Imagine that your children are home from school. Everyone you know is making plans to go pet wool covered animals that they will later shear and use that same organic wool to make hats and scarves, or they’re headed out to pick fruit directly from trees or, they’ve carved their family portrait into the face of the prize winning pumpkin from the Harvest festival and then made pies to deliver to orphans.
Now imagine that you are in pajamas. So are the children. The sun is shining, but, you’re barely interested. Then, a knock at the door. You’ve made plans to have friends over. And, you’ve completely forgotten. Nothing says, I’m so happy you’re here like actually saying, “Wait…were we supposed to get together? Come on in, I’ll be right back. I have to put a bra on. And some pants.”
Imagine this happened this morning. Because, it did.
Also imagine if you will the rest of these events. Imagine there’s no heaven. It’s easy if you try…
After reading this, it will be even easier.
This weekend, my husband walked outside to discover one of our cats taking their daily constitutional in the sand box. As he slow-motion ran to the aid of the sandbox, he was hit with a wall of urine stench so powerful that he was blown backwards in time to the day several weeks ago when I forgot to cover the sandbox.
He spent the afternoon emptying the contents of the box and cursing my name under his breath. I spent the day saying helpful things like, “I wonder how long the kids were playing inside a giant litter box?”
Also making the list this week, my daughter brought home a piece of paper from her 2nd grade classroom asking us to draw the entire floor plan of our home for Fire Safety Awareness Month. We were supposed to illustrate all of the possible emergency exits in our home that could be used during a fire. I suggested she write, “DOORS!” in black sharpie on the center of the paper. When she complained about my under-zealous reaction to a homework assignment as annoying as a last minute frantic call from a school committee for baked goods, she wrote on the paper, “Sorry, too late in the night!” and turned it in to her teacher. I wonder if her teacher thought we meant a) By the time we got around to this assignment, it was too late at night.” or b) “If a fire hits, it will be too late in the night for an escape.”. Either way, it’s fun to keep people guessing.
Also this week, trying to channel the mother I want to be instead of the mother I am, I signed up to read a story to my son’s Kindergarten class. The “Secret Reader” program is a huge success unless you are hopelessly me. Then, the 20 children will clamor away from your general direction as you attempt to read a story everyone hates as much as you hate Fire Safety homework assignments. I talked loudly and then louder and then, ever louder as the children expressed their gratitude by saying, “I CAN’T SEE THE PICTURES!” and then crying for recess.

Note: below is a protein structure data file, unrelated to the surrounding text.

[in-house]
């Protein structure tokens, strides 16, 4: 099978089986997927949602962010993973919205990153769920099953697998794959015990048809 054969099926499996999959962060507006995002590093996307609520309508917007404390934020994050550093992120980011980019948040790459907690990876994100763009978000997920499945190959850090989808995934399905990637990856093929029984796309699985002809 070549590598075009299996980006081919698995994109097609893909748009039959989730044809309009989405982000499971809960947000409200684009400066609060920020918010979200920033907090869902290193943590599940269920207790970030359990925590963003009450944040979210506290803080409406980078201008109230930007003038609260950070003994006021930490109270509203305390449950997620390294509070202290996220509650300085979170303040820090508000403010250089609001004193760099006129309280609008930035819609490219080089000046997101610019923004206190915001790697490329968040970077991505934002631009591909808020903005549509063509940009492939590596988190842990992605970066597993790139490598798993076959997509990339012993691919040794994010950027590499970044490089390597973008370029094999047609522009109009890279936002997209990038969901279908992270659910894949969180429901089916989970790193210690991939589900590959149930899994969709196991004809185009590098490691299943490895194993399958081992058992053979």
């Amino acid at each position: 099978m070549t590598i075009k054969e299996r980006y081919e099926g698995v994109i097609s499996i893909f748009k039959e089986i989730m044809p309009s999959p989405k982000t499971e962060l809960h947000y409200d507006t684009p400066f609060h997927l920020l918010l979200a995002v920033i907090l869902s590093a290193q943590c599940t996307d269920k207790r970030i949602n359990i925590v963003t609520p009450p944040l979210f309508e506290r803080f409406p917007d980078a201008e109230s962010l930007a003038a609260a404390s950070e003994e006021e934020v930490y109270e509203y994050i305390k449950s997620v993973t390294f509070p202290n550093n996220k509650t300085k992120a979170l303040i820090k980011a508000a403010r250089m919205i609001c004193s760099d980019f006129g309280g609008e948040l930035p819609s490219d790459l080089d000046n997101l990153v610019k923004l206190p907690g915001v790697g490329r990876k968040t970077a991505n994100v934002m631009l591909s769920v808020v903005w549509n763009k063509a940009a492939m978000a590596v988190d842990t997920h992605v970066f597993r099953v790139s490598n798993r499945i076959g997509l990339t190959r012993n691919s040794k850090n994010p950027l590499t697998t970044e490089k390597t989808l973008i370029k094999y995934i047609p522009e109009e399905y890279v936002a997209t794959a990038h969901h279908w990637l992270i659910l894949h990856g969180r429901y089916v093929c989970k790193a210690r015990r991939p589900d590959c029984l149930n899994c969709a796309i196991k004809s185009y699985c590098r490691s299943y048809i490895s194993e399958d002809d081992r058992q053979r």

After the story, I made my way out to the playground with the class and placed my smallest child on a large, playground swing. As I made the very first push, I yelled “Hold on, little one!” in order to impress the teachers monitoring afternoon recess with my loud and compassionate care for my offspring. However, I said it so loudly that I startled the baby, she let go in mid-air and tumbled backwards to the ground. She lay in the swing ditch, crying covered in wood chips.
Then, the piece de resistance. This week’s parenting Sistine Chapel. We had a friend over in the afternoon for a quick play before heading to school to pick up the kids. It was idyllic, really. Until I saw the baby cradling something in her arms. She was holding it so tenderly saying, “It soft. I hold it. Pet, pet, pet.” I walked closer, each step bringing more and more dread. It was fluffy. It was an animal. Oh God, what is that? There she was, holding the tail of a squirrel. Just its tail. As I said, “Nooooooooooooooooo! NO! NO! NO!” she ran off knowing I was clearly after her prize. “NO, it mine! MINE! It soft! I HOLD IT!” I then had to have a tug of war with a squirrel tail…in my neighbor’s front lawn. While a friend watched in horror. When I finally wrestled the tail out of her aggrieved hands, I threw the tail as far as I could. Because, what else do you do with a severed squirrel tail? If you point me to some severed squirrel tail Pinterest board, I will burn down the internet.
This is just a snapshot of last week. Out of the minutes that turned into hours and then days, these were moments in time that started as calamity, but, later melted into comedy. I’m welcoming you to these moments so you can say either, a) Oh thank GOD, me too. or b) Holy shit, it could be worse. I could be this lady. or c) What does this woman have against Fire Safety Month? or d) Can one catch full blown rabies from a squirrel’s tail?
Whatever adventures you chose to celebrate this week, rest well knowing you did not have to wrestle a squirrel tail out of your baby’s hands. And, really, isn’t that enough?
Until next week, this is Bad Parenting Moments and her bleach burned, bleeding hands, over and out.